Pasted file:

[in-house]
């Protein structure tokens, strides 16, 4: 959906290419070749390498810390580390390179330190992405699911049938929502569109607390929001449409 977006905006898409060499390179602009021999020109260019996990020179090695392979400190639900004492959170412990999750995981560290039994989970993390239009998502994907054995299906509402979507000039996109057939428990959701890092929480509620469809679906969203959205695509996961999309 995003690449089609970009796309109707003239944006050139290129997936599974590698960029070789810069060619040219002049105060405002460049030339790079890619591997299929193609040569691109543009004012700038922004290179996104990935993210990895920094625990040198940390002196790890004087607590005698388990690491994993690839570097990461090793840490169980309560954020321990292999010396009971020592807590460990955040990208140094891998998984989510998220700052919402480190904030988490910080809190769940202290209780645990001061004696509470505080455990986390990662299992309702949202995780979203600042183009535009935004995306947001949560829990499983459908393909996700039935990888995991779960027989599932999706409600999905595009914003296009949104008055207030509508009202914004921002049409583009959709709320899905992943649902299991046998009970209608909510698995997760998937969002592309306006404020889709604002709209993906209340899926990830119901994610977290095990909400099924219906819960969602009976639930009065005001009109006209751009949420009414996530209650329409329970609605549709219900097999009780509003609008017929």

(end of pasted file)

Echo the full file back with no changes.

[in-house]
């Protein structure tokens, strides 16, 4: 959906290419070749390498810390580390390179330190992405699911049938929502569109607390929001449409 977006905006898409060499390179602009021999020109260019996990020179090695392979400190639900004492959170412990999750995981560290039994989970993390239009998502994907054995299906509402979507000039996109057939428990959701890092929480509620469809679906969203959205695509996961999309 995003690449089609970009796309109707003239944006050139290129997936599974590698960029070789810069060619040219002049105060405002460049030339790079890619591997299929193609040569691109543009004012700038922004290179996104990935993210990895920094625990040198940390002196790890004087607590005698388990690491994993690839570097990461090793840490169980309560954020321990292999010396009971020592807590460990955040990208140094891998998984989510998220700052919402480190904030988490910080809190769940202290209780645990001061004696509470505080455990986390990662299992309702949202995780979203600042183009535009935004995306947001949560829990499983459908393909996700039935990888995991779960027989599932999706409600999905595009914003296009949104008055207030509508009202914004921002049409583009959709709320899905992943649902299991046998009970209608909510698995997760998937969002592309306006404020889709604002709209993906209340899926990830119901994610977290095990909400099924219906819960969602009976639930009065005001009109006209751009949420009414996530209650329409329970609605549709219900097999009780509003609008017929």